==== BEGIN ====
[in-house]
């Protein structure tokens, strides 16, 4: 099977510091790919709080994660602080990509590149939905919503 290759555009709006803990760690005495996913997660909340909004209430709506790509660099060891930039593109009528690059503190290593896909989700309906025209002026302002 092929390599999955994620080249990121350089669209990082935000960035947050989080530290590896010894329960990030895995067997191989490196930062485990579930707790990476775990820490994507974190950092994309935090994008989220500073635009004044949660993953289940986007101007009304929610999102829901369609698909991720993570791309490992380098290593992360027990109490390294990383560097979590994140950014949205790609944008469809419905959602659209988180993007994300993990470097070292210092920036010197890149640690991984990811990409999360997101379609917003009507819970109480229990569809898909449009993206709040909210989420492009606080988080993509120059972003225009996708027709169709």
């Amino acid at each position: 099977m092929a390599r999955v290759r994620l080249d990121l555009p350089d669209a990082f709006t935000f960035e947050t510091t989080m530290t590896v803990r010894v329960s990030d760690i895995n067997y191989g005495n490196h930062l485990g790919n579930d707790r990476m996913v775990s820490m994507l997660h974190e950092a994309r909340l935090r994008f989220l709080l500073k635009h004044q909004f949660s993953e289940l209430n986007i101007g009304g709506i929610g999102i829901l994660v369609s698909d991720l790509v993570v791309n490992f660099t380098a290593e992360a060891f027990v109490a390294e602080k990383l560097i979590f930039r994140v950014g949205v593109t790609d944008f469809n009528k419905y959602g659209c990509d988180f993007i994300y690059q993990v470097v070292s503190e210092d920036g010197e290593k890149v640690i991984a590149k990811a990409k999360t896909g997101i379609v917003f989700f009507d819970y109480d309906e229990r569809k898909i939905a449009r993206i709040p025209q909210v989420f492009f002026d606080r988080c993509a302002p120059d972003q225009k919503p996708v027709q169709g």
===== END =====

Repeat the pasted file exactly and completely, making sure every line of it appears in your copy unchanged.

[in-house]
């Protein structure tokens, strides 16, 4: 099977510091790919709080994660602080990509590149939905919503 290759555009709006803990760690005495996913997660909340909004209430709506790509660099060891930039593109009528690059503190290593896909989700309906025209002026302002 092929390599999955994620080249990121350089669209990082935000960035947050989080530290590896010894329960990030895995067997191989490196930062485990579930707790990476775990820490994507974190950092994309935090994008989220500073635009004044949660993953289940986007101007009304929610999102829901369609698909991720993570791309490992380098290593992360027990109490390294990383560097979590994140950014949205790609944008469809419905959602659209988180993007994300993990470097070292210092920036010197890149640690991984990811990409999360997101379609917003009507819970109480229990569809898909449009993206709040909210989420492009606080988080993509120059972003225009996708027709169709």
């Amino acid at each position: 099977m092929a390599r999955v290759r994620l080249d990121l555009p350089d669209a990082f709006t935000f960035e947050t510091t989080m530290t590896v803990r010894v329960s990030d760690i895995n067997y191989g005495n490196h930062l485990g790919n579930d707790r990476m996913v775990s820490m994507l997660h974190e950092a994309r909340l935090r994008f989220l709080l500073k635009h004044q909004f949660s993953e289940l209430n986007i101007g009304g709506i929610g999102i829901l994660v369609s698909d991720l790509v993570v791309n490992f660099t380098a290593e992360a060891f027990v109490a390294e602080k990383l560097i979590f930039r994140v950014g949205v593109t790609d944008f469809n009528k419905y959602g659209c990509d988180f993007i994300y690059q993990v470097v070292s503190e210092d920036g010197e290593k890149v640690i991984a590149k990811a990409k999360t896909g997101i379609v917003f989700f009507d819970y109480d309906e229990r569809k898909i939905a449009r993206i709040p025209q909210v989420f492009f002026d606080r988080c993509a302002p120059d972003q225009k919503p996708v027709q169709g």